This week’s a BIG one… soooo many brands launched new bikes and gear leading into the 2022 Tour de France. And it’s 4th of July weekend, so there are some big sales listed at the bottom. Coffee up…
Shimano 105 Di2 brings fast, wireless 12-speed shifting
The new Shimano 105 Di2 takes the best tech from Dura-Ace and Ultegra, and offers it for almost half price. There’s a lot to this one, so I’m going a bit bigger than my usual two paragraphs per item.
105 R7100 is 12-speed and semi-wireless, like the others. Meaning, the shifter levers are wireless, and the derailleurs are connected to the seatpost battery with the new, thinner wires.
Shimano says it shifts as fast as the top-tier groups, and with 11-34 and 11-36 cassettes paired with 50/34 and 52/36 chainring combos, you can even get sub 1:1 gearing for mountainous terrain. And the cassettes fit on standard 11-speed HG freehub bodies – no new standards here.
The brakes get the same ergonomic updates and wider pad clearance for easier setup. The bleed process is easier thanks to an outward facing caliper port. D-Fly compatibility is built into the rear derailleur, which also has the charging port, and their app gives you complete control over system setup & customization.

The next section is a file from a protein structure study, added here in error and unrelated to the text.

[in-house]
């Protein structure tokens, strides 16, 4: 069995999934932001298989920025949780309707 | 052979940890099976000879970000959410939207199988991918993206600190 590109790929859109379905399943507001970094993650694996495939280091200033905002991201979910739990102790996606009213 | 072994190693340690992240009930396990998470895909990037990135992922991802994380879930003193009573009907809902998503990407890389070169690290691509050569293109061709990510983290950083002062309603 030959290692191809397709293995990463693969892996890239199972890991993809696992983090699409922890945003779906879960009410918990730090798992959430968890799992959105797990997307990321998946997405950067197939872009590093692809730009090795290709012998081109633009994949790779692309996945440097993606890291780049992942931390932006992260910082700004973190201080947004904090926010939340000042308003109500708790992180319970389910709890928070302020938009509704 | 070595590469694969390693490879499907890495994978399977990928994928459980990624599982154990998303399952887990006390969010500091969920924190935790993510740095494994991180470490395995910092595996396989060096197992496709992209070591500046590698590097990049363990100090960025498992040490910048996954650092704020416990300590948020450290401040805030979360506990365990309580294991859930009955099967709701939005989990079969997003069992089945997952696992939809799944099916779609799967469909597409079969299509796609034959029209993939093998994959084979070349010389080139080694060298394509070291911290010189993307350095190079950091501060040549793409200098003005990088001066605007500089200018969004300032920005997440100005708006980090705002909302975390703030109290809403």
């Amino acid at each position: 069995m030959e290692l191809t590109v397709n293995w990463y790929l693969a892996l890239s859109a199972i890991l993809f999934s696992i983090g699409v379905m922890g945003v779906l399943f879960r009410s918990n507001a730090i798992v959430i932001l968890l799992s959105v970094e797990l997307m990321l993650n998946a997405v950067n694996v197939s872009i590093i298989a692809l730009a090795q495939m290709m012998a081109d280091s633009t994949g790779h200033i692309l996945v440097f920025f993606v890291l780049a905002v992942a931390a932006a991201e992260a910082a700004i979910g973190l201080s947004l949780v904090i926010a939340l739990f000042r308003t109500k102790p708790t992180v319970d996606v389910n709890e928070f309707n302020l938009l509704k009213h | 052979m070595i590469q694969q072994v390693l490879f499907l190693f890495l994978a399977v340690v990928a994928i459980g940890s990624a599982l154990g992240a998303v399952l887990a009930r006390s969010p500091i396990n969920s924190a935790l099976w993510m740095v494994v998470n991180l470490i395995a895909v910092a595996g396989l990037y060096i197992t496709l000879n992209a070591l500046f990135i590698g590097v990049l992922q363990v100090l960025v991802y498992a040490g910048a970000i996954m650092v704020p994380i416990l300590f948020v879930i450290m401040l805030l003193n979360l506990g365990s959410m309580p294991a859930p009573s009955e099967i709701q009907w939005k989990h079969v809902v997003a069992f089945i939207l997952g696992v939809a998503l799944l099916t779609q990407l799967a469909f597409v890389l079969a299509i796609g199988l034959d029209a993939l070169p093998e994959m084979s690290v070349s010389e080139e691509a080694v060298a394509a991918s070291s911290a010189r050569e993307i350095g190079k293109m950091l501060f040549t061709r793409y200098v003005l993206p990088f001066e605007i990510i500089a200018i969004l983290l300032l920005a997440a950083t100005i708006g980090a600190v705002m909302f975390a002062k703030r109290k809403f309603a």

They’ve even trickled down respectably lightweight carbon wheels to the 105 level, with tubeless-ready C32 (1,502g) and C46 (1,610g) wheels. Both have a modern 21mm internal width, 32mm and 46mm deep, respectively.
Shimano 105 Di2 Price & Weight comparison
Compared to the new Dura-Ace and Ultegra Di2 12-speed groups, 105 is a steal, without weighing much more. Here’s group pricing for everything except the BB, rotors, and battery/wire kits, with standard (non-power meter) cranksets:
- Dura-Ace R9200 = $3,437
- Ultegra R8100 = $1,953
- 105 R7100 = $1,522
- Di2 Battery + 2x Wires = $185 + $56
Yes, that’s less than half the price of Dura-Ace. The new 105 Di2 should start shipping late summer 2022, and they say the current 11-speed mechanical R7000 105 group will remain in the line for the foreseeable future, but won’t add a cog.
Updated Shimano brake rotors handle more heat than ever
The design draws out that alloy core into fins with more robust arm structure, helping them cool faster and resist deformation even on the longest, steepest descents. They claim up to 140ºF heat reduction compared to the non-FREEZA versions they replace. Aimed at road, gravel and XC riders with 140mm and 160mm options. Retail from $61-$86.
Scott Foil RC gets lighter, faster & sexier